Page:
Narraganset Indians (‘people of the small point,’ from naiagans, diminutive of naiag, ‘small point of land,’ with locative ending -et). An Algonquian tribe, formerly one of the leading tribes of New England. west of Narragansett Bay, including the Niantic territory, form Providence River on the northeast to Pawcatuck River on the southwest. On the northwest they claimed control over a part of the country of the Coweset and Nipmuc, and on the southwest they claimed by conquest form the Pequot a strip extending to the Connecticut line.
They also owned most of the islands in the bay, some of which had been conquered from the Wampanoag. The Niantic, living in the western part of the country, were a subordinate tribe who became merged with the Narraganset after King Philip’s war. The Narraganset escaped the great pestilence that in 1617 desolated the southern New England coast, and, being joined by numbers of the fugitives from the east, became a strong tribe. The early estimates, as usual, greatly exaggerate, but it is certain that they numbered, including their dependents, several thousand when first known to the whites. In 1633 they lost 700 by smallpox, but in 1674 they still numbered about 5,000. The next year saw the outbreak of King Philip’s War, which involved all the neighboring tribes and resulted in the destruction of the Indian power in southern New England.
The Narraganset threw their whole strength into the contest and shared the common fate. In the celebrated swamp fight near Kingston, Rhode Island, on Dec. 19, 1675, they lost nearly 1,000 in killed and prisoners, and soon thereafter the survivors were forced to abandon their country and take refuge in small bands among the interior tribes in the north and west. It is probable that most of them joined the Mahican and Abnaki, though some may have found their way to Canada. In 1682 a party of about 100 fugitives at Albany asked permission to return in peace. The Niantic had taken no part in the war against the whites, and in this way preserved their tribal organization and territory. The scattered Narraganset, as they surrendered, were settled among them, and the whole body henceforth took the name of Narraganset.
They were assigned a tract near Charlestown, Rhode Island, and constantly decreased in numbers, as they were hemmed in by the whites. Many of them joined the Brotherton Indians in New York in 1788. Those who remained numbered about 140 in 1812, and 80 in 1832, but these are now reduced to a few individuals of mixed Indian and Negro blood, some of whom have joined the Mohegan near Norwich, Connecticut.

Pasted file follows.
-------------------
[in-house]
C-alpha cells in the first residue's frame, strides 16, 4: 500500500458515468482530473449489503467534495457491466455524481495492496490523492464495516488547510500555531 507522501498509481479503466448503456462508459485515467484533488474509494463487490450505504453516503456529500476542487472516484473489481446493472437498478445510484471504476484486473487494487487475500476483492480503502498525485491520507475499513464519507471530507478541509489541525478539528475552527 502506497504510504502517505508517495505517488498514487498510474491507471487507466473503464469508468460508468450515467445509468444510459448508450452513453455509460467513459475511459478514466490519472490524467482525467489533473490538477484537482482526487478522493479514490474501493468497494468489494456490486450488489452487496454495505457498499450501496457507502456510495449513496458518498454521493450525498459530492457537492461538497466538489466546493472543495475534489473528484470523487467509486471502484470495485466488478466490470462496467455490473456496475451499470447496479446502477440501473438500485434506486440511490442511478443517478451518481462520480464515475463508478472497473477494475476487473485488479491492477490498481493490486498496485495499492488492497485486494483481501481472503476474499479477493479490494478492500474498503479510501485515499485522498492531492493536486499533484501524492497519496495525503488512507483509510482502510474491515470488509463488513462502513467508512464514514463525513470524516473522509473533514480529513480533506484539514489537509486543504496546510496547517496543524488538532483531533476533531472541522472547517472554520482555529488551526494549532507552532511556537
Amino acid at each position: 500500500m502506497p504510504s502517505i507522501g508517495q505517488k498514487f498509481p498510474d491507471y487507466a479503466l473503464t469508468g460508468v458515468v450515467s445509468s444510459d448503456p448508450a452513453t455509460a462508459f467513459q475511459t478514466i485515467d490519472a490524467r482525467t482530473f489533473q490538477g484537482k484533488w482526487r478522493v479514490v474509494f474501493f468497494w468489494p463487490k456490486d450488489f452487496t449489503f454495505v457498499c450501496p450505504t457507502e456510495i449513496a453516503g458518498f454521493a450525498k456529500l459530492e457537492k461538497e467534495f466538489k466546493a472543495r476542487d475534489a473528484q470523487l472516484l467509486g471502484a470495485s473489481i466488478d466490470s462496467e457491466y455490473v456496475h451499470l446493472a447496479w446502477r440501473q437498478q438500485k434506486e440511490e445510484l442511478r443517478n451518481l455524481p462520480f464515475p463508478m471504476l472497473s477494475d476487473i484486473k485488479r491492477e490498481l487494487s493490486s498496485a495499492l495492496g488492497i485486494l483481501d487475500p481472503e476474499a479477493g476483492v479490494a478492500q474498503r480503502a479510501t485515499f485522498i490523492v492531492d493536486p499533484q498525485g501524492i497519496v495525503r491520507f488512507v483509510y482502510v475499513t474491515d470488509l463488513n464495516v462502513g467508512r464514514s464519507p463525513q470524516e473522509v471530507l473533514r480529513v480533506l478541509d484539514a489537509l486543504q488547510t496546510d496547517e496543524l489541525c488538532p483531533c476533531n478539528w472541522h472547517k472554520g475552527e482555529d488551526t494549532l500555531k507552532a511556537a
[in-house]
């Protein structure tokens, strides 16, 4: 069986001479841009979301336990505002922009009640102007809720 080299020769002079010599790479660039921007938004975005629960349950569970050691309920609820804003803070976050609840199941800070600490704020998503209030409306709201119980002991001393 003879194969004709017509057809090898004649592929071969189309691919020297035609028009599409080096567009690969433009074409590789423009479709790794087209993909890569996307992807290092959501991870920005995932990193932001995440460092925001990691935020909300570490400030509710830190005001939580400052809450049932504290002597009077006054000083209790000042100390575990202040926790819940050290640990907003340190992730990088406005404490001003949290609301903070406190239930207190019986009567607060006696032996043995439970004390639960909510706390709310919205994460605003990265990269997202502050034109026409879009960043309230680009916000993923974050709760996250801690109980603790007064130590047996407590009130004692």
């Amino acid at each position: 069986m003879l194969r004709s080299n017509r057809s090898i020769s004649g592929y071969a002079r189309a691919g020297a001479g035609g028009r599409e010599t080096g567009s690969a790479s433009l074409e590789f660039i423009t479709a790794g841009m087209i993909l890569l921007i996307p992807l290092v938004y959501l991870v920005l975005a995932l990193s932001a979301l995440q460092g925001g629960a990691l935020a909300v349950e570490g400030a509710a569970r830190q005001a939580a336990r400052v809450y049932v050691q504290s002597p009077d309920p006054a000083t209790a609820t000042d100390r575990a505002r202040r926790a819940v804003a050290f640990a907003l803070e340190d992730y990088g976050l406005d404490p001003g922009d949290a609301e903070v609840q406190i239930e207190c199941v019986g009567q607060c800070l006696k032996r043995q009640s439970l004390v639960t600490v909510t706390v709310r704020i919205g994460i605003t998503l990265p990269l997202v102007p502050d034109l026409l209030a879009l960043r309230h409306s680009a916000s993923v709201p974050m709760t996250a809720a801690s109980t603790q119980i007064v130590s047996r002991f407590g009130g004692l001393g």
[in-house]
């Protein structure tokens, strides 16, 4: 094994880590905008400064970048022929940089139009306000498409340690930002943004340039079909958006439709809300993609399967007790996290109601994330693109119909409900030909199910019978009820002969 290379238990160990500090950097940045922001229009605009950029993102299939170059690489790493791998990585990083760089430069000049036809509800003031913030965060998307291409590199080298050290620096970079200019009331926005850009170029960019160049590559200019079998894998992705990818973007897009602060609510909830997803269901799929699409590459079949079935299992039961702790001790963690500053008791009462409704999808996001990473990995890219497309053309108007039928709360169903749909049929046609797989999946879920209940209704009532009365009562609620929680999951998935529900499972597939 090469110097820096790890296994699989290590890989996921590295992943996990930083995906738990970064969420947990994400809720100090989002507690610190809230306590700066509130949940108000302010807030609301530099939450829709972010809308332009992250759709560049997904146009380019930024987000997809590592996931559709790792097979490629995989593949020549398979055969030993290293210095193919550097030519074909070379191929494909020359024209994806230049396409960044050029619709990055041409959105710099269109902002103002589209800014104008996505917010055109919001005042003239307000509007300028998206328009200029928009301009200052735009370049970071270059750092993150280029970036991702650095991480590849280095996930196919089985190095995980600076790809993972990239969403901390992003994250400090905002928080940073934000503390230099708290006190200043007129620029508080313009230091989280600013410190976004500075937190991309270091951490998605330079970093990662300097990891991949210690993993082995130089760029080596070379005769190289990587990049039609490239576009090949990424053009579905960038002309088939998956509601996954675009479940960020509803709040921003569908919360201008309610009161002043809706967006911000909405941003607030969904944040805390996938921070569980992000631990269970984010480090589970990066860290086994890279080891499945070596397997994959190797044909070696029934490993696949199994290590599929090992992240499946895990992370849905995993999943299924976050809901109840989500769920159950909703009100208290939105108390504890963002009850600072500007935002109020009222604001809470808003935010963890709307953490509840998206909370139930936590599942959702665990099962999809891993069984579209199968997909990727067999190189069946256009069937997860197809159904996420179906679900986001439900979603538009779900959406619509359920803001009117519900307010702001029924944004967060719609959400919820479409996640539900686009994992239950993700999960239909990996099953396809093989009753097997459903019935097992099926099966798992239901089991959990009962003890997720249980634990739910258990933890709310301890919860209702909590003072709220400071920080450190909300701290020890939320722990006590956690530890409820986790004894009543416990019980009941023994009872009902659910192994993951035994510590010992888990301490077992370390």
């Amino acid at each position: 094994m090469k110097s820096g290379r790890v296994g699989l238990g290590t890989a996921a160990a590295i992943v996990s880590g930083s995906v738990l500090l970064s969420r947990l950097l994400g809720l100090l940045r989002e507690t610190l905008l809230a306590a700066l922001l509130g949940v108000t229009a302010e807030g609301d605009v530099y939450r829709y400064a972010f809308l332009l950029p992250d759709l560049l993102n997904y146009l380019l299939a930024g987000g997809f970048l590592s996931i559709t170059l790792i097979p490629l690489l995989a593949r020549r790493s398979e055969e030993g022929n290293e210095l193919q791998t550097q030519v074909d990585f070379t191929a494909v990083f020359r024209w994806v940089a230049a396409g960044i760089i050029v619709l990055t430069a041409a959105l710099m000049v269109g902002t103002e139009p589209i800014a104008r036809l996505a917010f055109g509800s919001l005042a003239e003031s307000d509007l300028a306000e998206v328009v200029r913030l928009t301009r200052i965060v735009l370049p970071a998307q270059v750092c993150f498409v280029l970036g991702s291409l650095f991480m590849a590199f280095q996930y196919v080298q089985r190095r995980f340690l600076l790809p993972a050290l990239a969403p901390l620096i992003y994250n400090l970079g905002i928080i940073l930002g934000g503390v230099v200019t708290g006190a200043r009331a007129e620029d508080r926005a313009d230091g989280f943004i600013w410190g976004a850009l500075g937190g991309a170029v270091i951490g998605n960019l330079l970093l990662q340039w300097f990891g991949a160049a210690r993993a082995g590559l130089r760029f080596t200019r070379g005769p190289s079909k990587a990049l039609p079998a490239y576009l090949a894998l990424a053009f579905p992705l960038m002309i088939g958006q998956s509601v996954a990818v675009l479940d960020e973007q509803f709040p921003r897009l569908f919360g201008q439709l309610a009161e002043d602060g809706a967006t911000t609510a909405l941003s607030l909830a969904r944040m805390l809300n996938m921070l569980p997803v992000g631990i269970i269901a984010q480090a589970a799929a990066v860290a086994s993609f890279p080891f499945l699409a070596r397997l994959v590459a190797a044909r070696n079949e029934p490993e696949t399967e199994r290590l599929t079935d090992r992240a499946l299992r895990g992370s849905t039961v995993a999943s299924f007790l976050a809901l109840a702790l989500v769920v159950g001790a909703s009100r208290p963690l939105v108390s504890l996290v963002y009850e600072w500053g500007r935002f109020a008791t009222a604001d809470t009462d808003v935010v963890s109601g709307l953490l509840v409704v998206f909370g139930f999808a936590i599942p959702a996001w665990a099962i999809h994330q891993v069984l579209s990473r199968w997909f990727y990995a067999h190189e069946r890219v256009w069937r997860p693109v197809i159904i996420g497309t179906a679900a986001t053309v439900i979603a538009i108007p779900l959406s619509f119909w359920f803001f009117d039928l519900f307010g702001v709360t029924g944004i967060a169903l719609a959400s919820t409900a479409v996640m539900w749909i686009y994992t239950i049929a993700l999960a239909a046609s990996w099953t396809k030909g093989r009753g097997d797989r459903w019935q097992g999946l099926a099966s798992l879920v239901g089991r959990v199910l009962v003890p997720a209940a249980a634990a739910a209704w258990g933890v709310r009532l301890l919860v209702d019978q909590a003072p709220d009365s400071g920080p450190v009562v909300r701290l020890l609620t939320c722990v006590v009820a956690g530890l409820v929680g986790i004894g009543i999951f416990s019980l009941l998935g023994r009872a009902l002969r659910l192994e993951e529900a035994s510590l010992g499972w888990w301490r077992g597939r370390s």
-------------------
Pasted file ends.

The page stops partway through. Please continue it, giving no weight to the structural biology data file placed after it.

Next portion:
The Narraganset were ruled by eight chiefs, each of whom had his own particular territory, but was subject to the head chief, who lived at their principal village, called Narraganset, about the site of Kingston. Of the religion of the aborigines of Rhode Island, Roger Williams wrote, Feb. 28, 1638 1Mass. Hist. Soc. Coll., 4th s., vi, 225, 1863 as follows:
“They have plenty of Gods or divine powers: the Sunn, Moone, Fire, Water, Earth, the Deere, the Beare, &c. I brought home lately from the Nanhiggonsicks the names of 38 of their Gods, all they could remember.” Demson says: “They made no images; their divinities were ghosts; they were extreme spiritualists. Every element and material and object had its ruling spirit, called a god, or Maniton. These divinities seemed ever passionate and engaged in war with each other; hence the passionate and warlike character of the worshippers. They adored not intelligence and virtue, but power and revenge. Every person was believed to be under the influence of some spirit, good or evil that is, weak or strong to further the person’s desires. These spirits, or Manitous, inhabited different material forms, or dwelt at times in them. The symbolic signature employed by sachems and chiefs, in signing deeds, represented, in many cases, the forms inhabited by their guardian or inspiring spirits; these were bows, arrows, birds, fishes, beasts, reptiles, and the like.”
The following were the Narraganset and Niantic villages:
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|1.||↩||Mass. Hist. Soc. Coll., 4th s., vi, 225, 1863|